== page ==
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Meanwhile, Back at the Courthouse…


(AP Photo/Pablo Martinez Monsivais)

I'm at the courthouse, and as Christy said in her update, one of the jurors was exposed to media coverage of the trial.  Nobody really expected anything early this morning, so everyone is scrambling into the media room to try and figure out what's going on.  Both teams are in the courtroom, and Fitzgerald, Wells, Jeffress and the judge are back with the jurors.  Lots of finger drumming, toe tapping and leg swinging on the part of those left waiting.  I'm sure the message from the judge to come back to court this morning was like a tazer jolt to everyone's already jangled nerves this morning.

What does this all mean?  Well I, like everyone else, look to Christy:

They will voir dire the juror in question, as well as all of the members of the jury to see what that juror saw and what, if any, impact it had in deliberations.  It could be as innocuous as seeing a headline.

I'm wondering if this is a product of the Toensing nullification argument special in the WaPo, to be perfectly honest.

Once they go through the discussion with the jurors on the record, there will be some determination made as to whether or not there is a substantial impact on the jury deliberations — or whether there is cause for a mistrial.  If a mistrial is declared, they will have to retry the whole case.  

What is more likely is that the judge will determine that what the juror saw did not have a substantial impact. Judge Walton will then admonish the jury not to have contact with media — period.  He may decide to sequester the jury from here on out.  He will likely issue a cautionary instruction on how this should or should not enter the jury room.   But we'll have to see what the level of exposure was to know what will happen.
And now we wait.
Toensing/WaPo jury tampering article can be found here.
Everyone is filing back into court — Wells, Jeffress, Fitzgerald and his poker face. 
Walton in the courtroom, calls everyone to the bench. 
Walton:  One juror has now been dismissed based upon the knowledge of her part that she did have information based on this case.  It wasn't intentional, but what she had exposure to disqualifies her from further deliberations of this case, so I need to know what counsel's position is as to how to proceed.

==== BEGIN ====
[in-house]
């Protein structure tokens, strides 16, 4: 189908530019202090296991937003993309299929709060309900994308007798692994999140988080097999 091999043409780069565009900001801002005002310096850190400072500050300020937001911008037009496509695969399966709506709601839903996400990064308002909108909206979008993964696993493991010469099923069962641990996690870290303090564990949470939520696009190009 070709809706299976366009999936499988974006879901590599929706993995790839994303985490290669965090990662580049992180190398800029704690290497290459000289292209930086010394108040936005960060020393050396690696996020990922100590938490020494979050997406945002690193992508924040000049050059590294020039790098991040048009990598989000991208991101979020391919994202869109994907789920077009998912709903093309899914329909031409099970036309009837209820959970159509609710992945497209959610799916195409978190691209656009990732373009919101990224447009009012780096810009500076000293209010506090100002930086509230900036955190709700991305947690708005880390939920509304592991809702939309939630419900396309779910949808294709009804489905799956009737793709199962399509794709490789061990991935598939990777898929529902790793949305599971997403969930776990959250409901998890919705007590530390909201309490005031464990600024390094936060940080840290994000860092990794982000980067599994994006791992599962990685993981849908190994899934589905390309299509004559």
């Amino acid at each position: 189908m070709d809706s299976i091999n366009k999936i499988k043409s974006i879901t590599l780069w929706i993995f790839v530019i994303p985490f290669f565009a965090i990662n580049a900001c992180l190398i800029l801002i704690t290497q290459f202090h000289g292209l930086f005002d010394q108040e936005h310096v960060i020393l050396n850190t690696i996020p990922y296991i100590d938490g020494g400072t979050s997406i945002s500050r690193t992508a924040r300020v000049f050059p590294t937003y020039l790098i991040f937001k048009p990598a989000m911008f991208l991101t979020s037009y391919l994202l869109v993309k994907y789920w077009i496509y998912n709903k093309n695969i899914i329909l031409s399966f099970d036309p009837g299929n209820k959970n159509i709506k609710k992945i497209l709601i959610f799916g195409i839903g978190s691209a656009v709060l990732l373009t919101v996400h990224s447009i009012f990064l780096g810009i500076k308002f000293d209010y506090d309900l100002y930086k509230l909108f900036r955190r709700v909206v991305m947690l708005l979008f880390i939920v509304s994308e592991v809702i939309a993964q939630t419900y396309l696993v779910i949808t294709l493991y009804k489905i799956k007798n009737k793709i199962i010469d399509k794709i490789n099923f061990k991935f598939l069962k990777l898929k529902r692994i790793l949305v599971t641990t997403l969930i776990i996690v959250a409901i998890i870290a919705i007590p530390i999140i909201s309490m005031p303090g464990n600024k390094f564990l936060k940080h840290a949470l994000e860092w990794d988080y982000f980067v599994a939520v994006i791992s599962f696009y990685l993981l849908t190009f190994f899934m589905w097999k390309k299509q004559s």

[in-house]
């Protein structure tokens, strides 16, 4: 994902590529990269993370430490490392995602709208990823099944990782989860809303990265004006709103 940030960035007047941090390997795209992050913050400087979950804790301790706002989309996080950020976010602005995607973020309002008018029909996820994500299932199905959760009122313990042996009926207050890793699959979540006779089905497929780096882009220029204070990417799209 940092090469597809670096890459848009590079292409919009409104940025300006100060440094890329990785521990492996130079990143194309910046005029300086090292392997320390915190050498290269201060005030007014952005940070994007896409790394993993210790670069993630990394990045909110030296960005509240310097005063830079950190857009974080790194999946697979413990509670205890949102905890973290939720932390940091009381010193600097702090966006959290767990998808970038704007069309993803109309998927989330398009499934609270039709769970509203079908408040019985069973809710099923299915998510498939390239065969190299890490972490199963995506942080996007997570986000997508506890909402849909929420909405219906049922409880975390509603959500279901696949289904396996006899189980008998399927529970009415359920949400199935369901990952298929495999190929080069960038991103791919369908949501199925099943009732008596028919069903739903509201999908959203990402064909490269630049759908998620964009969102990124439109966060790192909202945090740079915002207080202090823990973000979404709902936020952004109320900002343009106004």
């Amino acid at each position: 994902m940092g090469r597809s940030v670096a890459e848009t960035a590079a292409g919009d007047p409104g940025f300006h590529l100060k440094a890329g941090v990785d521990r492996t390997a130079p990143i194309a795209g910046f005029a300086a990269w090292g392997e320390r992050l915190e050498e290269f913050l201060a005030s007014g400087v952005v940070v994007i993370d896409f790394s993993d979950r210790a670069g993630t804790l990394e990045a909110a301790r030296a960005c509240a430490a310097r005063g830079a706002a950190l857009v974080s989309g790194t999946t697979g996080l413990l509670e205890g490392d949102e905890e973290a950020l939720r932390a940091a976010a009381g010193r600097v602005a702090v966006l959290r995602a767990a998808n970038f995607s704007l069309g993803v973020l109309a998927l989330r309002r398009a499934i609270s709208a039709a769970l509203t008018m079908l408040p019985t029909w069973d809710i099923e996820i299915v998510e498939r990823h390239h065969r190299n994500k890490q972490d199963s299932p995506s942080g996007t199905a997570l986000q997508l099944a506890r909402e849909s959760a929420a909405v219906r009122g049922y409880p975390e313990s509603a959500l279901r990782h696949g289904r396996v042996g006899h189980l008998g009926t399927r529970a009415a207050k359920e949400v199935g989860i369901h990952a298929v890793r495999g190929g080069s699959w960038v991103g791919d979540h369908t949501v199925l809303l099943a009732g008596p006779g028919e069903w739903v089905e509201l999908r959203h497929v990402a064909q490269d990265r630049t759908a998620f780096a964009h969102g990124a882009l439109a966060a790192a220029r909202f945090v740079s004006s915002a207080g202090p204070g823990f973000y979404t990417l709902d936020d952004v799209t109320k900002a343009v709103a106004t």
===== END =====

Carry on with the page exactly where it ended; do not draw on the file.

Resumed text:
Wells:  It is the position of defense that jury deliberation should continue with a jury of 11 and that at this juncture an alternate should not be put onto the jury, because as we understand it if a new juror is appointed they must start deliberations all over again which is something in our opinion would be prejudicial to Mr. Libby.  That would be a jury of 11.  If we have a situation that for some reason another juror is lost, it is such that we would be left down to 10 and we believe your honor would have the ability to appoint the alternates in, so we're not on the "cliff of a mistrial."  Don't want to throw away 2 1/2 days of deliberations when these jurors are obviously making their way through the charges, and would be highly unfair to Mr. Libby.
FitZ:  The gov't would prefer 12 jurors.  If you're going to replace jurors anew that it's preferable to do it after 2 1/2 days of deliberation. We think there is a preference for 12 jurors and we think there is a risk that if someone gets ill we get into dangerous territory of 11 jurors.
Walton:  Don't think there is any reason to believe this jury was irresponsible — info from juror did not taint the others.  They have deliberated for 2 1/2 days, don't want to throw away that work.  If something does unforseeably happen to another juror then we sill have the option of recalling the alternates.  I did tell them before they left they should continue to not let themselves be exposed to this case from outside sources. So rather than throw away the 2 1/2 days devoted to this effort, I will allow them to continue their deliberations.  
(jury filed back in)
Walton:  The law does now allow you to continue your deliberations with 11 jururs, so that's what I'm going to do.  Let me just ask if all of you have kept yourself isolated from any information about this case — if that is so, raise your hand.  Okay, everybody raised their hand saying they have not had any outside information, and I ask that you continue to do that.  It is imperative  — you must decide this case based only on what you heard in this courtroom.  With that I ask that you go back and proceed with your deliberations.  Thank you. 
(recess — 11:01 am) 
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Jane Hamsher

Jane Hamsher

Jane is the founder of Her work has also appeared on the Huffington Post, Alternet and The American Prospect. She’s the author of the best selling book Killer Instinct and has produced such films Natural Born Killers and Permanent Midnight. She lives in Washington DC.
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